He was good for two weeks.
After the fourteenth day of attempted moral adjustment, he honestly just got bored. Ms. M was a nice woman. She sheltered and encouraged goodness, and he swore to himself that he wouldn't do the lady any future harm, but his time in hero-ville was over. The boy simply couldn't deny his true nature. He'd retreated back up to his room on the top floor while Marryam Miller slept through the night.
The small fragment of a mirror still remained where it had before. Jasper found himself shocked by how different he appeared. With the dirt cleared off of his skin and the cuts practically healed, he almost could've looked normal. But the scar on his face made sure that wasn't a possibility.
The rest of his days passed in an endless stream of mediocre events. He wanted more than anything to feel the familiar high of adrenaline, but with cops still searching after the Southbend High incident, he knew that his best bet was to lay low. And when the police drove by outside, arresting the balloon man, Jasper smiled. He'd meant for that fire to be fatal - after all, a man with a doll sticking out of his back pocket didn't exactly ease Jasper's suspicion that Bill was responsible for the death of the town's favorite young girl. The boy wasn't the noblest of people, but he certainly believed in punishment for killing somebody so innocent. Especially someone who looked so much like Sandra.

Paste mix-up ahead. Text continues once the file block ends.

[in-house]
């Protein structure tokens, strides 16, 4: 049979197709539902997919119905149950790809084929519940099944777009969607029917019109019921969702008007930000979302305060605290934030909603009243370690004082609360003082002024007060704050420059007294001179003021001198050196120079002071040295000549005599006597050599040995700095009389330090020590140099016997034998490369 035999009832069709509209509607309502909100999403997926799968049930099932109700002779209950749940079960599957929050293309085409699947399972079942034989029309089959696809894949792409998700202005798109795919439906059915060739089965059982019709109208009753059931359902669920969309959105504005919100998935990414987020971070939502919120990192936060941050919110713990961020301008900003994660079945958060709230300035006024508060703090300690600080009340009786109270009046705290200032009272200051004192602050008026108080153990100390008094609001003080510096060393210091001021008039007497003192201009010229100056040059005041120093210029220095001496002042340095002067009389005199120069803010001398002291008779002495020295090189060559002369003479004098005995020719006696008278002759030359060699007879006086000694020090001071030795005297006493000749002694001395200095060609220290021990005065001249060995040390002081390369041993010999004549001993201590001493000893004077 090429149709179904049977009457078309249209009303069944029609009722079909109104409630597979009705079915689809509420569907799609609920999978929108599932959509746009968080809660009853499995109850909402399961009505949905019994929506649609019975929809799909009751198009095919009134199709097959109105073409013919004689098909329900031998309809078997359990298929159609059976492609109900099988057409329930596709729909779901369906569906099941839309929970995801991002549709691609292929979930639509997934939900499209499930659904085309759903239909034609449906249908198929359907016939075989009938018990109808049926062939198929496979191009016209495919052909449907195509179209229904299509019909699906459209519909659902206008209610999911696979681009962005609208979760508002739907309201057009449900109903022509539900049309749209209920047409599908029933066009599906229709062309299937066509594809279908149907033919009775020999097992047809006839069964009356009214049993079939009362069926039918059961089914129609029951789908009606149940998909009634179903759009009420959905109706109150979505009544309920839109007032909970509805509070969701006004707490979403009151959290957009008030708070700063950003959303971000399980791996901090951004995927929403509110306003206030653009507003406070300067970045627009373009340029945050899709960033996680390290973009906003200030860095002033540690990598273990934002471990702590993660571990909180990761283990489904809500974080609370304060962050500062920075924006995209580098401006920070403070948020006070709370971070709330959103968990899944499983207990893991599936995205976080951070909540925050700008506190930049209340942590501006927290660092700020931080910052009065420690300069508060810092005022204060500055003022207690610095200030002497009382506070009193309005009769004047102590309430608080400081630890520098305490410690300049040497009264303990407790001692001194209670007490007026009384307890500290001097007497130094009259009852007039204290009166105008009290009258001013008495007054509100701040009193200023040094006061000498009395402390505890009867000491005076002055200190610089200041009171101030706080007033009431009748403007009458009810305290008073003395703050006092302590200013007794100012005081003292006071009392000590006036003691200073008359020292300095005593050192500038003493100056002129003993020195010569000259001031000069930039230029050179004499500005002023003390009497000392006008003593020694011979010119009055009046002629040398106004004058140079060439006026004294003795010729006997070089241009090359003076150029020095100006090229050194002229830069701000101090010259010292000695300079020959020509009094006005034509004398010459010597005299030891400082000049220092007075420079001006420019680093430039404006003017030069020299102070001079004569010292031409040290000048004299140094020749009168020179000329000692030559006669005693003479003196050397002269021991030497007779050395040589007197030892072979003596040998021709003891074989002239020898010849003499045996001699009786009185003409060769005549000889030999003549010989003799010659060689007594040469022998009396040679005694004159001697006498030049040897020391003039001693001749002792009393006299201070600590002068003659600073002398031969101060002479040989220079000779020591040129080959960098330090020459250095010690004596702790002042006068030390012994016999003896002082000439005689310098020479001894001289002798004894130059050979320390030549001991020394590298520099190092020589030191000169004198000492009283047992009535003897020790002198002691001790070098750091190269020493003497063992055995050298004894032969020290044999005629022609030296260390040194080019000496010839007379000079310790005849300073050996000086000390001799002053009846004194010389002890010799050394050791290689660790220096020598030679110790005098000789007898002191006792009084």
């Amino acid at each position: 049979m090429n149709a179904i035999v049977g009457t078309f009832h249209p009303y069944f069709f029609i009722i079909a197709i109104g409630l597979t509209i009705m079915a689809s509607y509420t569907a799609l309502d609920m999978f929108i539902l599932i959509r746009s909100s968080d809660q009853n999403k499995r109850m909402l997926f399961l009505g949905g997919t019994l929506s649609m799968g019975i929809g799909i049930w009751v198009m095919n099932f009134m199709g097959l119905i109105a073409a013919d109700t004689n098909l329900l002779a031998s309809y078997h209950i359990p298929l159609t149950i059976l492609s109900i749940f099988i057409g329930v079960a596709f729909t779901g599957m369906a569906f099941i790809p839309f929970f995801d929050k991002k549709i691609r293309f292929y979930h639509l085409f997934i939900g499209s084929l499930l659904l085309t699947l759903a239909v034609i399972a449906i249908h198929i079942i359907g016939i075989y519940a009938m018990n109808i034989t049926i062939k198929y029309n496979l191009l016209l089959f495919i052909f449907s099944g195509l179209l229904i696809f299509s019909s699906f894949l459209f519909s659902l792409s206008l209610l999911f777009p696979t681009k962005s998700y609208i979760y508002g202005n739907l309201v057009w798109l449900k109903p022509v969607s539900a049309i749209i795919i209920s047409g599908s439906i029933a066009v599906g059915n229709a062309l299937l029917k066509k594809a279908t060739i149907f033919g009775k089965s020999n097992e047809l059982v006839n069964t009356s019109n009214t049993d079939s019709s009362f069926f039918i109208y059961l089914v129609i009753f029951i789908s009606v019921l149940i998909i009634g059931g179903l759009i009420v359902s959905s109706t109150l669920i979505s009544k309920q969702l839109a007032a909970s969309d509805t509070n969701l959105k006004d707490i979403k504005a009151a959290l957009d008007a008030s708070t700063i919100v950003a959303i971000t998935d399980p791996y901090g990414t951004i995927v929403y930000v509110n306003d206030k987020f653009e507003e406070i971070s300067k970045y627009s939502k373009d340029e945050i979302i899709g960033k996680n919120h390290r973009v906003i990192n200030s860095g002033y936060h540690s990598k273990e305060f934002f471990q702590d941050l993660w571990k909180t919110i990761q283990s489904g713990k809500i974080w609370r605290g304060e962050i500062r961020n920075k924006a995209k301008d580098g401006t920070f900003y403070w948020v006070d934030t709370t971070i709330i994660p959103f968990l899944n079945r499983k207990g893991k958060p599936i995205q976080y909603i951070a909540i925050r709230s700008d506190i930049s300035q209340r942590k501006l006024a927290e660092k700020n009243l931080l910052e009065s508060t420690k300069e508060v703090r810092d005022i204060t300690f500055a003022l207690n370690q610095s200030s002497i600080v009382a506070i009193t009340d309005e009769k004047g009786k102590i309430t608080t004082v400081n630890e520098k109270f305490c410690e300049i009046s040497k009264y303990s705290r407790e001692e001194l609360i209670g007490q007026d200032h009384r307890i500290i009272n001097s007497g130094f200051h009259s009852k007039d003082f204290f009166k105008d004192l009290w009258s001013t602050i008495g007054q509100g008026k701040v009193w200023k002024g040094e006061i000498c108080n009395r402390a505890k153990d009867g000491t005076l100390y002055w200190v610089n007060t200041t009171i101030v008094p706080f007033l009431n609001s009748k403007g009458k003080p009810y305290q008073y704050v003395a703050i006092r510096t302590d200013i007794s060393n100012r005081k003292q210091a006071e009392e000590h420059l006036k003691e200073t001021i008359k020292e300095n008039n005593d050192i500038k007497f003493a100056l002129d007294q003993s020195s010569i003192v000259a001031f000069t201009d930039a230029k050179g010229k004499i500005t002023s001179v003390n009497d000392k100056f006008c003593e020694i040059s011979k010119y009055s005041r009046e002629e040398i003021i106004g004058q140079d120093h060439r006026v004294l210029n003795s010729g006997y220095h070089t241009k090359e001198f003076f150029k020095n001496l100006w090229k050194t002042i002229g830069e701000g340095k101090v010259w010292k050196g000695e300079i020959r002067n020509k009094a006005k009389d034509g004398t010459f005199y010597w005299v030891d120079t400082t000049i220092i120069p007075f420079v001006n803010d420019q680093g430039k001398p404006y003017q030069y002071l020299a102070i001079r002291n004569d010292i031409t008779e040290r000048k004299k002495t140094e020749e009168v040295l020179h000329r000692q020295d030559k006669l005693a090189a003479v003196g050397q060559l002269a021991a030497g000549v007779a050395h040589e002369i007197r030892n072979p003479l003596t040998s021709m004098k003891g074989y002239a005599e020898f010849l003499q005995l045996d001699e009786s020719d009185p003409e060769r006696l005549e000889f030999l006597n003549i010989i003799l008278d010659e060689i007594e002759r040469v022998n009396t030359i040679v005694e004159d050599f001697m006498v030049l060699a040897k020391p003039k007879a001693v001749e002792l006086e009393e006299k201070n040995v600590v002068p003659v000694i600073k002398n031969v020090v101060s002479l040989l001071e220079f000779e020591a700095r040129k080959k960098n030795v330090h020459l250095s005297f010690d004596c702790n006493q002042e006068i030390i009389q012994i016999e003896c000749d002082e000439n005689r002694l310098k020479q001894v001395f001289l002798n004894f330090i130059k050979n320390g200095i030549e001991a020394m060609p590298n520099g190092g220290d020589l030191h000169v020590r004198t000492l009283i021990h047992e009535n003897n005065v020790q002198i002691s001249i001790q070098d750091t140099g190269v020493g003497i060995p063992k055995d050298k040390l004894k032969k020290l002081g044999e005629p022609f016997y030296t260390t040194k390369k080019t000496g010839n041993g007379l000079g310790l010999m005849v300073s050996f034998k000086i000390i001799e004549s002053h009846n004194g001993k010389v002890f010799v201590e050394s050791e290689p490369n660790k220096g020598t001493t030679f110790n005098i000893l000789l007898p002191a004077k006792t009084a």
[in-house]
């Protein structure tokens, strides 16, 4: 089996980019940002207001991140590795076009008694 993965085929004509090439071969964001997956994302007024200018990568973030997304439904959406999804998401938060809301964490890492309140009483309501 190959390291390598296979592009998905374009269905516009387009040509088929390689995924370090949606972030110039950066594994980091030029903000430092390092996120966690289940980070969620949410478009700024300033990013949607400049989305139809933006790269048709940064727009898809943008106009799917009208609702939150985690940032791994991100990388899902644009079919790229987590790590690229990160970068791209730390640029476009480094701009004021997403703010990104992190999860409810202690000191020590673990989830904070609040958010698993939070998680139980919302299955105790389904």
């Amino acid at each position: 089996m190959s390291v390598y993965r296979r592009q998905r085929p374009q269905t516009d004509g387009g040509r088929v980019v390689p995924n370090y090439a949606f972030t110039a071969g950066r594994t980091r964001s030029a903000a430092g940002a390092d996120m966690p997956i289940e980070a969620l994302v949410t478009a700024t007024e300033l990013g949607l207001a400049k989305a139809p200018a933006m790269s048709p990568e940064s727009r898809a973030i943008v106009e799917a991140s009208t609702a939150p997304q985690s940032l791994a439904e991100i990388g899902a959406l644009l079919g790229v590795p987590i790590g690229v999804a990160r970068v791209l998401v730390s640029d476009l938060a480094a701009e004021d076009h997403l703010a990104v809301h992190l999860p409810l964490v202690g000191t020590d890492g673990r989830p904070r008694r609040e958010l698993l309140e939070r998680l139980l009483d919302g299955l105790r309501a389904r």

The laying low part was easy. He could resist his chaotic ways for long enough. But it was the silence that caused him the most suffering. It was the lack of anything that caused him to think back to everything, including that day with his sister on the sailboat. The boy was tattered and scarred like hell, but nothing was more permanent than his irrational fear of water.
Clouds began to clear in his view of the sky. It was getting closer to summer. He would've been graduating his junior year at Southbend. Instead he sat in his makeshift room, blowing saw-dust from one corner to another. There was a tension within him that he could't deny. It had been way too long since he had felt the warmth of the blazing sun. He was tired of eating whatever rations he could steal from the other apartments. He was tired at beating himself in hang-man. The temptation to leave was too hard to resist.
He curled his fingers around his small, black lighter. The boy drooped a hood over his head, shielding his dark brown hair and hopefully hiding his face. He had a plan. Chaotic, dangerous - maybe even a little impulsive - but definitely a plan.
He would start at the police station.